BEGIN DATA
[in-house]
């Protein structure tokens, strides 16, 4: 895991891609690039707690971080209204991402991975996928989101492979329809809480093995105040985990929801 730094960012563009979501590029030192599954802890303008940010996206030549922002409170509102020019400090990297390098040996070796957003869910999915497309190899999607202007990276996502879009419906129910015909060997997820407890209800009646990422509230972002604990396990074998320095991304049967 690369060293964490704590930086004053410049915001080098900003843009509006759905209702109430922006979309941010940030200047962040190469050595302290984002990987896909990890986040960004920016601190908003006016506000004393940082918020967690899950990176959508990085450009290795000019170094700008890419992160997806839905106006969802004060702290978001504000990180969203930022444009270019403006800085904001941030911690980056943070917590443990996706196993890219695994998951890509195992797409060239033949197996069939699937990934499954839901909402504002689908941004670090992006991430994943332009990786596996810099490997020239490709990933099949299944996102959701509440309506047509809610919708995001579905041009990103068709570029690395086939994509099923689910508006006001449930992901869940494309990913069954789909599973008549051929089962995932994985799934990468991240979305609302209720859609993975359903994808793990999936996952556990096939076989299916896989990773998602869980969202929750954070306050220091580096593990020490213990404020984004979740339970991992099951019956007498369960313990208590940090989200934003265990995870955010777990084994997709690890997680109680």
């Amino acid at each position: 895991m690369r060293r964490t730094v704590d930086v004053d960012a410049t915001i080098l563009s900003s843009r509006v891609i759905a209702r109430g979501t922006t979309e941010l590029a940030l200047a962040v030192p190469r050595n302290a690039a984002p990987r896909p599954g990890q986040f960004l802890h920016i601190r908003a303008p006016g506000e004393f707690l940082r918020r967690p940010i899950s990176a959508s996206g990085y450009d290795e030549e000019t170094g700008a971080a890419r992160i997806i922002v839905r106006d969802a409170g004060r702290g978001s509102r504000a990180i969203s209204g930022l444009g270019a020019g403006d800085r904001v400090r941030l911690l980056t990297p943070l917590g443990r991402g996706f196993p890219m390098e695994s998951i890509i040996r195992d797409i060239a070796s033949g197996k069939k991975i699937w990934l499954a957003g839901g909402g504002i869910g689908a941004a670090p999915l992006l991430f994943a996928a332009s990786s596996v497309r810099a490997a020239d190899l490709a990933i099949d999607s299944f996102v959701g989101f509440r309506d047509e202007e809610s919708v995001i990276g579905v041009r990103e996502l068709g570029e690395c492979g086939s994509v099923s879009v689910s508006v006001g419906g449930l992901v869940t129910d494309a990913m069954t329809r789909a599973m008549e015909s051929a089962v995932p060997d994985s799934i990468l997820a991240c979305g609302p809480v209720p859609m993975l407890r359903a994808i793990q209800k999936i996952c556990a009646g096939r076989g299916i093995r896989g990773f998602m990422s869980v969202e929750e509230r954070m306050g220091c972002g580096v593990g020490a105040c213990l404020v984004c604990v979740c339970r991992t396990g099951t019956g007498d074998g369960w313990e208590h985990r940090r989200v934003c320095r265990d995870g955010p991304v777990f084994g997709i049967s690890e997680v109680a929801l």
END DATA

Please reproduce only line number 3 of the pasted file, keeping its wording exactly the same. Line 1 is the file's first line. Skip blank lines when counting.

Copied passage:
């Amino acid at each position: 895991m690369r060293r964490t730094v704590d930086v004053d960012a410049t915001i080098l563009s900003s843009r509006v891609i759905a209702r109430g979501t922006t979309e941010l590029a940030l200047a962040v030192p190469r050595n302290a690039a984002p990987r896909p599954g990890q986040f960004l802890h920016i601190r908003a303008p006016g506000e004393f707690l940082r918020r967690p940010i899950s990176a959508s996206g990085y450009d290795e030549e000019t170094g700008a971080a890419r992160i997806i922002v839905r106006d969802a409170g004060r702290g978001s509102r504000a990180i969203s209204g930022l444009g270019a020019g403006d800085r904001v400090r941030l911690l980056t990297p943070l917590g443990r991402g996706f196993p890219m390098e695994s998951i890509i040996r195992d797409i060239a070796s033949g197996k069939k991975i699937w990934l499954a957003g839901g909402g504002i869910g689908a941004a670090p999915l992006l991430f994943a996928a332009s990786s596996v497309r810099a490997a020239d190899l490709a990933i099949d999607s299944f996102v959701g989101f509440r309506d047509e202007e809610s919708v995001i990276g579905v041009r990103e996502l068709g570029e690395c492979g086939s994509v099923s879009v689910s508006v006001g419906g449930l992901v869940t129910d494309a990913m069954t329809r789909a599973m008549e015909s051929a089962v995932p060997d994985s799934i990468l997820a991240c979305g609302p809480v209720p859609m993975l407890r359903a994808i793990q209800k999936i996952c556990a009646g096939r076989g299916i093995r896989g990773f998602m990422s869980v969202e929750e509230r954070m306050g220091c972002g580096v593990g020490a105040c213990l404020v984004c604990v979740c339970r991992t396990g099951t019956g007498d074998g369960w313990e208590h985990r940090r989200v934003c320095r265990d995870g955010p991304v777990f084994g997709i049967s690890e997680v109680a929801l």